WDr. Luis Seyja stared at the patient and said softly. His voice, muffled with two masks and a face shield, fought audibly above the noise of the hospital room. There was a monitor beep, an alarm ringing, and a negative pressure machine hum.
“We are playing this for you,” Dr. Seija told the patient, a Latina woman in her 60s. “So you can dance away from the night.” He took her hand in his hand, and he soon realized how soft her skin felt.
The patient’s daughter woke up and lay in the hospital bed next door. The daughter, like her mother, tested positive for the coronavirus. She started playing her mother’s favorite song, Marc Anthony’s Vivir Mi Vida, on Android. This means Live My Life. The swaying sound filled the room, almost blocking the sound of the old woman’s last gasping breath. Dr. Seja removed the woman’s oxygen concentrator. His team determined that she was no longer likely to recover. A few minutes later she died.
Looking back on the months Dr. Seija treated a Covid-19 patient at Mount Sinai Hospital last spring New York, These are the moments of stacking: painful loss in the deepest part of his body, sadness that remains like a melody that he cannot get out of his head. Recently, he has counted the number of notable patients he has taken care of since he started his resident last year. That number is 185, and he estimates that at least 60% of them have died.
I first contacted Dr. Seija in the fall of 2020, interviewing dozens of front-line doctors about the fatigue that resulted from the long and heavy period of the early Covid-19 surge in New York City. was doing. Now that a new variant is in circulation in the United States, we tell his story again. Currently, it’s far from the peak level of more than 5,000 Covid cases every day in New York, With the 7-day average of infectious diseases soaring 70% and the number of cases starting to increase again, I felt it was important to capture those early grief.
Dr Seija was part of a Covid-19 class medical intern., In short, a New York hospital scrambled to capture the hustle and bustle of Covid’s patients and the city. Packed the corpse in the freezer of the warehouse, He was his first year as a trainee. His first few months as a doctor were spent repeating the same conversation over and over – helping the patient understand when he could die and how it wanted to happen. It was.
When a patient first arrives at the hospital, the doctor needs to help determine when to abandon life-sustaining measures if the patient is unable to recover meaningfully... Do you want chest compressions when your heart stops? If their lungs fail, do they want to put a tube in their throat?
Known as “goal of care” conversations, these conversations are challenging in any situation. No one wants to confront their own death to investigate their survival potential through the lens of logistics. If patients are unable to make their own decisions, the choice is left to their health care agent or decision maker, usually a partner, child, or parent. At that point, the debate can be even more tense. The family instinct often says, “She is a fighter. We do whatever we can to save her life.” The doctor must explain that a complete recovery may not be possible. Chest compressions can break the patient’s ribs. If the patient is on a ventilator, the patient may never come off.
The pandemic has brought new wrinkles to these conversations. It was difficult to fully understand how poor the luck of a loved one was, as the family participated in the zoom rather than directly. Doctors had to learn all the usual ways to approach these emotional moments. Instead of slow replacement, the patient’s bedside time had to be limited to minimize exposure to the virus. They couldn’t use much physical touch to comfort the patient, and the mask made it difficult to read facial expressions.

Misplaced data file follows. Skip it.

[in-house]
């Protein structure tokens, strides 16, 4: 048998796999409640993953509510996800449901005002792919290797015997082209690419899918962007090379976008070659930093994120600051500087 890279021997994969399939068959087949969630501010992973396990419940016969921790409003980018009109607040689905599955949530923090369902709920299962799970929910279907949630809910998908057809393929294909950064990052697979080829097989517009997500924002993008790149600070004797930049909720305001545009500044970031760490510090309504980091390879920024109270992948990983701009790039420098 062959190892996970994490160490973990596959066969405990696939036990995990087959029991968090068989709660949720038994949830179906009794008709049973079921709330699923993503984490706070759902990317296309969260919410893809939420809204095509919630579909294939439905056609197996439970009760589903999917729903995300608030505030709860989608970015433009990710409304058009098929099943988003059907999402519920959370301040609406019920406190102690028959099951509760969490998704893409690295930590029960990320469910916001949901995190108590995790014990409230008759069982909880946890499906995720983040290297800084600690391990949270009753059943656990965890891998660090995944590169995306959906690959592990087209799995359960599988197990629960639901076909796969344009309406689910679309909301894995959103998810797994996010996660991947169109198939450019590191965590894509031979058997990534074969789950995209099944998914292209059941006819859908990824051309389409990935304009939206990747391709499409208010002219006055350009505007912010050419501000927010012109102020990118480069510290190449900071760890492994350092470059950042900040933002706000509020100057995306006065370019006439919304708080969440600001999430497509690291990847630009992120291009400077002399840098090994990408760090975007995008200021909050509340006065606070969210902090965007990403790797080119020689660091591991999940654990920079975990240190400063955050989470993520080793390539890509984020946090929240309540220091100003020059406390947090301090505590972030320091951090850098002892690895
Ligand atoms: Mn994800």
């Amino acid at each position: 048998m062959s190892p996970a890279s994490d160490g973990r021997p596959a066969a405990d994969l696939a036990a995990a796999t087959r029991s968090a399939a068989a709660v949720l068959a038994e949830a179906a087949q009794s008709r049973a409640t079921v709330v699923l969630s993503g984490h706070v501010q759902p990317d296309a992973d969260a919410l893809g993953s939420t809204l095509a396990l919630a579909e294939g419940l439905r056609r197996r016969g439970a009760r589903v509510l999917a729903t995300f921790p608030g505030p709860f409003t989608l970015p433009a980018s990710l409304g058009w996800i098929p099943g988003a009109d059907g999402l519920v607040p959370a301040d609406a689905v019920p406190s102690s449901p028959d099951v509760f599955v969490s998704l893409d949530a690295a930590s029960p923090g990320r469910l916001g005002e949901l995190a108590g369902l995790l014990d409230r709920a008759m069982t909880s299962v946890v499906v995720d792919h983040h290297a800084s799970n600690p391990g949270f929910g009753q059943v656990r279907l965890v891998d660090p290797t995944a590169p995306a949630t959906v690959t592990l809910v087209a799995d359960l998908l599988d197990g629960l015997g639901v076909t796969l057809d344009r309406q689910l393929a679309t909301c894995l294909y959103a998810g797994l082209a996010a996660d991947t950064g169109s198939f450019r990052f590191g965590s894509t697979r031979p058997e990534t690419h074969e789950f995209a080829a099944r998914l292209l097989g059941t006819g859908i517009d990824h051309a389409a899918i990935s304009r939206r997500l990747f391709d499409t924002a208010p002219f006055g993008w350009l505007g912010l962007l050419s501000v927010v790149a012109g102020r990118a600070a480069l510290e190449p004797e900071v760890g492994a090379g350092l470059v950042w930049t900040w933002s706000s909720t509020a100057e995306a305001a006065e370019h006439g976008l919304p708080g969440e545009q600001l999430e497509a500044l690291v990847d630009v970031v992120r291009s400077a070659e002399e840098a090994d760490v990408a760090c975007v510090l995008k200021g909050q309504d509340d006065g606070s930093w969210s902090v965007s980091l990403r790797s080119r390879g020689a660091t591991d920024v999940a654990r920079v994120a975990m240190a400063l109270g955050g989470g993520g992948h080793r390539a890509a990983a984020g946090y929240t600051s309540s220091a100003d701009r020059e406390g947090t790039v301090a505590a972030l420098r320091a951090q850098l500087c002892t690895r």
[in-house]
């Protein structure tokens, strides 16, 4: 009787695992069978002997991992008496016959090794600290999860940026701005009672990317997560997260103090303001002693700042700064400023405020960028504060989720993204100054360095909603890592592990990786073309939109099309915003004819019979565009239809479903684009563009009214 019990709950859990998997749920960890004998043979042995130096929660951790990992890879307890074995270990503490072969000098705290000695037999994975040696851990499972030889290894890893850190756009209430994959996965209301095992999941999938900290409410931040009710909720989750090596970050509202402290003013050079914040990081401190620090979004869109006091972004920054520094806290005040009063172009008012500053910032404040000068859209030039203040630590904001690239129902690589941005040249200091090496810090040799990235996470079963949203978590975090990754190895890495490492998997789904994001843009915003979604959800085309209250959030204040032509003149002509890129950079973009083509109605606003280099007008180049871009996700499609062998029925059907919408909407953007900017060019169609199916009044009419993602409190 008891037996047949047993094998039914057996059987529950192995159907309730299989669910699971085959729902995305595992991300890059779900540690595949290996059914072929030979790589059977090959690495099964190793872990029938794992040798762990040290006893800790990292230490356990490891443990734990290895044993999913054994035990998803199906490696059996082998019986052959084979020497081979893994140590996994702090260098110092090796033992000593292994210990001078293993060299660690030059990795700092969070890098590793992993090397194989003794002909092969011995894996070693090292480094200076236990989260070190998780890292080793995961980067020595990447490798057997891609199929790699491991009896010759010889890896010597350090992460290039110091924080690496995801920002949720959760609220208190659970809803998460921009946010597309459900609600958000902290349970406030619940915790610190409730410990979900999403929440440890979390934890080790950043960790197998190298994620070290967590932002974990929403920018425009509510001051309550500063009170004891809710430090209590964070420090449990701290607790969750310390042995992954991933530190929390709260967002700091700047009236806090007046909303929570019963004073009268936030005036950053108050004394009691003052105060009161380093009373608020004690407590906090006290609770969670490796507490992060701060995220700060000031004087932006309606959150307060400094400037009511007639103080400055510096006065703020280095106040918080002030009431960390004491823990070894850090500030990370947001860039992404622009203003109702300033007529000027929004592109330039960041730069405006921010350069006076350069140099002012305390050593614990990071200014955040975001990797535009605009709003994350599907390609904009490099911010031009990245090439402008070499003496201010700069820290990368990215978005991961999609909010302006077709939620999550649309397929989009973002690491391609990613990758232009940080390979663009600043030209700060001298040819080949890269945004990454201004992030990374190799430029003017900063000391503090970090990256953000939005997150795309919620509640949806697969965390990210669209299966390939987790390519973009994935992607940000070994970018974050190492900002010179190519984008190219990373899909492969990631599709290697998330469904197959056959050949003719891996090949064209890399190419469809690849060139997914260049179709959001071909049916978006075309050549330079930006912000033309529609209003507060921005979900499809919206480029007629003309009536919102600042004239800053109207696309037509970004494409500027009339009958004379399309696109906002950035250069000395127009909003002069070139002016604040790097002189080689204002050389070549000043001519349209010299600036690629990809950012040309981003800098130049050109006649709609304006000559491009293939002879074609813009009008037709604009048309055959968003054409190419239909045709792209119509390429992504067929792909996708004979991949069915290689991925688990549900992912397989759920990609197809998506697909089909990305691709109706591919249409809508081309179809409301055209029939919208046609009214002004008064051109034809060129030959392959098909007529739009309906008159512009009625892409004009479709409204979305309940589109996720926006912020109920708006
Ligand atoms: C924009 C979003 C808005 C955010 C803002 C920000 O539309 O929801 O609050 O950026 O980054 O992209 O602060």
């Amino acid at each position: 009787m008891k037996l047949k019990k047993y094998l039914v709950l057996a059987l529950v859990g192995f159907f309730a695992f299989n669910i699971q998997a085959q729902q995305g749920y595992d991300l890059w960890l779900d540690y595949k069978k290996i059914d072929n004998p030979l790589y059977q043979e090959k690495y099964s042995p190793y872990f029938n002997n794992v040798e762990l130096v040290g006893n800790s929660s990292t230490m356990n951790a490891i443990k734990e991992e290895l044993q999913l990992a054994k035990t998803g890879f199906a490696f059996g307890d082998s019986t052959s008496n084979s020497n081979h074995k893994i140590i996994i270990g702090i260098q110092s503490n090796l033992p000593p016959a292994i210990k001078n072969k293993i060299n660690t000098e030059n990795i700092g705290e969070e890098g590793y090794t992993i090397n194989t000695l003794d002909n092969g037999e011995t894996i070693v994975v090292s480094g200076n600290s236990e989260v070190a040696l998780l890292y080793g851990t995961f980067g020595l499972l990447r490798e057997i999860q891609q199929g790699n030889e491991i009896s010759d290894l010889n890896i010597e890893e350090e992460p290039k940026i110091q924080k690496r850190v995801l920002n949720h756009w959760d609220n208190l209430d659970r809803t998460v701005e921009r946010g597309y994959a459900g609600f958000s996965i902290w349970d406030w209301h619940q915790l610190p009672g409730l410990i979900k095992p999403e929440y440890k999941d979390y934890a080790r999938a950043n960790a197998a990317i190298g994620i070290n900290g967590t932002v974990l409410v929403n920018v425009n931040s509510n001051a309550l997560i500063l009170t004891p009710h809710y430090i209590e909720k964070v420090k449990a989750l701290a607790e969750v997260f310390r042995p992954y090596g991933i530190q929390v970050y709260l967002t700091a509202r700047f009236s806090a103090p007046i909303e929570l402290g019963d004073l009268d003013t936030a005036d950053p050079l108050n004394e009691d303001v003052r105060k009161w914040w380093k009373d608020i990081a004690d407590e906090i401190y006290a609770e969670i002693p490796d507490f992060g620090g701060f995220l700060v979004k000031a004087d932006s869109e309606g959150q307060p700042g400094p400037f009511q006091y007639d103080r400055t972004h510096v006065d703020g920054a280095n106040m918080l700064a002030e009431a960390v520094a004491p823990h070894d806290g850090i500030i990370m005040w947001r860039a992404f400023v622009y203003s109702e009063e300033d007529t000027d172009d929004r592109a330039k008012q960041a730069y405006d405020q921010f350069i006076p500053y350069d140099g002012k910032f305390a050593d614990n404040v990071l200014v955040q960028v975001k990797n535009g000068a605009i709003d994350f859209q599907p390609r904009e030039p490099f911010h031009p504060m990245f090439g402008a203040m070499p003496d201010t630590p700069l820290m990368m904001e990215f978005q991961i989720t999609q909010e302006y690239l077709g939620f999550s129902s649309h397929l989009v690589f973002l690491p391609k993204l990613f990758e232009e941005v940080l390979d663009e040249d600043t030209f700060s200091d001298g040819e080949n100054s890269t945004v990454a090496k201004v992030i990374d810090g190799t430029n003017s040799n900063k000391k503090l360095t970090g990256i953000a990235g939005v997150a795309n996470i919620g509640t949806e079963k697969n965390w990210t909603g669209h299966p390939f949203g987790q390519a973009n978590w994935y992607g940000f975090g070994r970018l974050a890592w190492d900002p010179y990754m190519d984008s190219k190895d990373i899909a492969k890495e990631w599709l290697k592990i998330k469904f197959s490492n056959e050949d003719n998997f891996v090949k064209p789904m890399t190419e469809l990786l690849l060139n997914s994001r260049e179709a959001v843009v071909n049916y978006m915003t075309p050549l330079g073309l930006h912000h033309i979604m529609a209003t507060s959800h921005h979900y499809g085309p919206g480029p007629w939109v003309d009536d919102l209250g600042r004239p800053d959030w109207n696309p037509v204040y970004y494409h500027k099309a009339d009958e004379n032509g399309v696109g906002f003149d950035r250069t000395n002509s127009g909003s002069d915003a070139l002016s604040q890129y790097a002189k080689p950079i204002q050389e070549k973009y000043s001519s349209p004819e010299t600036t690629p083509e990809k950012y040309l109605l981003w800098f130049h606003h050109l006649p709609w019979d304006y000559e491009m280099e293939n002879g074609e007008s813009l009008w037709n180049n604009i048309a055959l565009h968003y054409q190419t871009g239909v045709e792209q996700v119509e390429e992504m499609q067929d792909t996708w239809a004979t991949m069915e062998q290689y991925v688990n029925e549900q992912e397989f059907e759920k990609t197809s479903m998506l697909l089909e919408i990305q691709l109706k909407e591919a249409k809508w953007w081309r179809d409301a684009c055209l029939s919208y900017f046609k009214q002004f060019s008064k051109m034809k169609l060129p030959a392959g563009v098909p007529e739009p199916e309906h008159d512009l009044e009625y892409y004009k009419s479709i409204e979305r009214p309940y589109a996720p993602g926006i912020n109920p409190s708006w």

In some cases, the patient suddenly deteriorated and did not have time for a complete conversation to consider medical options.
Dr. Seja ran into this particular dilemma one afternoon when he was assigned to a new patient whose shortness of breath continued to worsen. The patient had the highest amount of external oxygen, but his blood oxygen level was still in the 1970s. The medical team realized that there was no way for men to survive the transfer to the intensive care unit.
Dr. Seja had to call the patient’s wife, introduce herself, and tell her that it was time to say goodbye. Her husband was under sternum compression nearby and could die soon. He listened when his message encountered a sobbing soul.
He became a doctor to learn how to heal, but the first few months of the internship taught him what to say when healing was impossible. And that lesson became more and more resonating when it was Dr. Seja, who was on the other side of the doctor’s call.
ADr. Seija’s mother, an immigrant, was always aware that American hospitals were horrifying. There was a white man in a lab coat, documents to fill out, and an invoice to pay. Still, for some reason, she managed to raise a son who became a doctor and a daughter who became an ICU nurse. But that may not have been so surprising. She taught them to work hard and put others first, above all else.
Last summer, in the third week of June, Dr. Seija received a call from his mother, then 70, who wanted to let him know that he had a cough. His first idea was to “go here”. A wave of coronavirus that struck New York City was transmitted to Houston, where his family lived. He told his mother to go to the clinic as soon as he got out of the door and be examined there. She called him as soon as the results came out: Positive.
“There are several Amazon packages,” he told her and shipped a pulse oximeter and sphygmomanometer.